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Releasing veteran players offers some clues to Tampa Bay Buccaneers' bigger plan

It's going to be different around One Buc Place without Derrick Brooks roaming around, hogging the sauna and sitting in the corner locker stall. But it also is going to look different on the football field when you consider who won't be on it: linebackers Brooks and Cato June, wide receivers Joey Galloway and Ike Hilliard, and running back Warrick Dunn — all men who played pivotal roles for Tampa Bay. So where do the Bucs go from here, especially at the three positions most affected by Wednesday's moves? The who, what, where and how isn't yet clear. But several things can be gleaned from these decisions — even if we don't know who exactly will be lining up on opening day. A look at what the Bucs might become:


The Bucs already had made it clear they were moving away from the Tampa 2 defense they made famous. New coordinator Jim Bates plans to ask his cornerbacks to play more bump-and-run coverage, rather than the zone-heavy coverage under Monte Kiffin. They also appear primed to get bigger in the interior defensive line, with linemen lining up in front of offensive linemen rather than in the gaps. With Wednesday's moves, it seems the roles of the linebackers will change, too. The Bucs have long relied on smallish, fleet-footed linebackers who excel in pass coverage and are proficient at tackling in space. Brooks did that for years at weakside linebacker, and June was thought to be Brooks' replacement. Now, it appears the Bucs will give a look to reserves Quincy Black (top), Adam Hayward (bottom) and Geno Hayes, all of whom have been drafted since 2007. Barrett Ruud, who seems more adaptable, will continue to play in the middle. "We believe there are players on this roster at linebacker who will be able to step up and compete for a job," general manager Mark Dominik said. But look for the Bucs also to consider acquiring linebackers — through free agency or the draft — who possess more size and are likely to be proven run-stoppers.

Running back

The Jon Gruden version of the West Coast offense is out, and offensive coordinator Jeff Jagodzinski's new scheme is being ushered in. It's somewhat difficult to tell what Wednesday's moves will mean in terms of the offensive direction, but a couple of things are predictable. Jagodzinski recently emphasized his wish to unveil a "downhill" rushing attack, one that will take advantage of Earnest Graham's ability to break tackles and punish defenders. Those are not considered strengths of Dunn, who, at 5 feet 9 and 187 pounds, is more of a scat back. The position will have to be addressed in free agency or the draft, with Graham (left), who is coming off an injury, and return man Clifton Smith the only remaining healthy options. Cadillac Williams, coming off his second patellar tendon injury in two seasons, isn't expected to be a factor before midseason, at best.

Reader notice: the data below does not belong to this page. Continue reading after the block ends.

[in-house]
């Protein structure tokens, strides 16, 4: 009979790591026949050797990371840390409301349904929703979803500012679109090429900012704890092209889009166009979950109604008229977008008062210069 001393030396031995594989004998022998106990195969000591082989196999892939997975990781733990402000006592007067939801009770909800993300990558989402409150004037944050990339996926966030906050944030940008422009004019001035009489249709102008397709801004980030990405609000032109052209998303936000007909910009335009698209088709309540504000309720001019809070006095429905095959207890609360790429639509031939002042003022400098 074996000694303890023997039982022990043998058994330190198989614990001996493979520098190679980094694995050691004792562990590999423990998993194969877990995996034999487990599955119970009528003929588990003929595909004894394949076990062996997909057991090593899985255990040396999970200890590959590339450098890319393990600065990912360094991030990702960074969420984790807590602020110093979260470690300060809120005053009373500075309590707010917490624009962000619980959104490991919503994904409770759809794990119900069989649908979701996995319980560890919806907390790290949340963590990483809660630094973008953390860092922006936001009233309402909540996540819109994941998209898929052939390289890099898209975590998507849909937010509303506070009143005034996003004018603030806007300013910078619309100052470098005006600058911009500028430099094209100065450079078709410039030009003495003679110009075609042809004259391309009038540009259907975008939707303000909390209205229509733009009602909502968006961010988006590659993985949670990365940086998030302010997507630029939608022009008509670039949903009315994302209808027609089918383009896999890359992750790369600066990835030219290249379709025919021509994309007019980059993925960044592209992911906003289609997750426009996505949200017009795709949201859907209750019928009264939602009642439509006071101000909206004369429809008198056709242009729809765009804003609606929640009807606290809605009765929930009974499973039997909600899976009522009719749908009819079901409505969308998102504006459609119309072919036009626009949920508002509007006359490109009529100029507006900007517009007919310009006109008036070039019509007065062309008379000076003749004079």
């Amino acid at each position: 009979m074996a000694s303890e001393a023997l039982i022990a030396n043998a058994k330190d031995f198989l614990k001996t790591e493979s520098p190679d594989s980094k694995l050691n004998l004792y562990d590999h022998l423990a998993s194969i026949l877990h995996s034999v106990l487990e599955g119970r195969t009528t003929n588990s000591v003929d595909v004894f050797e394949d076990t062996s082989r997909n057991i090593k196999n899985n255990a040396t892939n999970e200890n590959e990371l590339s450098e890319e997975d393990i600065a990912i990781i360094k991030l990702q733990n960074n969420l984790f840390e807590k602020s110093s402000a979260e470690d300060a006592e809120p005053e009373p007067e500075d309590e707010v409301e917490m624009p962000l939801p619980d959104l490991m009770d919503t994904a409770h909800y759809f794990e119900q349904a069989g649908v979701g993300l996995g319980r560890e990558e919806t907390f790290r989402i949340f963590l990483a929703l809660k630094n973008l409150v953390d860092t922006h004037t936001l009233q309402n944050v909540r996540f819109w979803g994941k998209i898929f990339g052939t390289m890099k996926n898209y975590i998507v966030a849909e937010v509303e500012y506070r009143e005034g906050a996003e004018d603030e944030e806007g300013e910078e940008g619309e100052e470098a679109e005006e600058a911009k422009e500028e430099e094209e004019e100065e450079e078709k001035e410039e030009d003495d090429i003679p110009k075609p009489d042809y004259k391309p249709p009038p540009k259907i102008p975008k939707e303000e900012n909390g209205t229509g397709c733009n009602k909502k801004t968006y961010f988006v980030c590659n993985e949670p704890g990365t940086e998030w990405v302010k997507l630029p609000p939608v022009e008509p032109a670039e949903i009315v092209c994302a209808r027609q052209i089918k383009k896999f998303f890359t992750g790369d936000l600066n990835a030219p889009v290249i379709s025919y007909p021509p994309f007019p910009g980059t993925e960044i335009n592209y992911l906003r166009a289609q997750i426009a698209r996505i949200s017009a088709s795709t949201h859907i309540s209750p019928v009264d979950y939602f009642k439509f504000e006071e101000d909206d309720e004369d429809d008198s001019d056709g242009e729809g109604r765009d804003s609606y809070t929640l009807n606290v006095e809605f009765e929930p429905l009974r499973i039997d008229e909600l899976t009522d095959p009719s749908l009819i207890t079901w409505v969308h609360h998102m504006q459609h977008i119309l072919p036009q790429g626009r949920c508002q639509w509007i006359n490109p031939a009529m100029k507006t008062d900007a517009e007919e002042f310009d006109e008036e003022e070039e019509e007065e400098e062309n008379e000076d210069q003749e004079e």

Expect the Bucs to look at more complete receivers in free agency. Aside from their age — Galloway is 37, Hilliard 32 — the receivers also lacked certain skills. Galloway was always most effective when isolated outside the hashmarks. He was not adept at running routes in traffic. Hilliard was skillful at finding holes in zone defenses and was a key contributor on third down, but he lacked breakaway speed. Their release, especially with Michael Clayton also likely to leave via free agency, was a bold move. But their impact on the field remains to be seen. "Time will tell, I think," Dominik said, "but that is our decision, and that is the direction we are headed."

Stephen F. Holder, Times staff writer

Releasing veteran players offers some clues to Tampa Bay Buccaneers' bigger plan 02/25/09 [Last modified: Thursday, February 26, 2009 7:25am]
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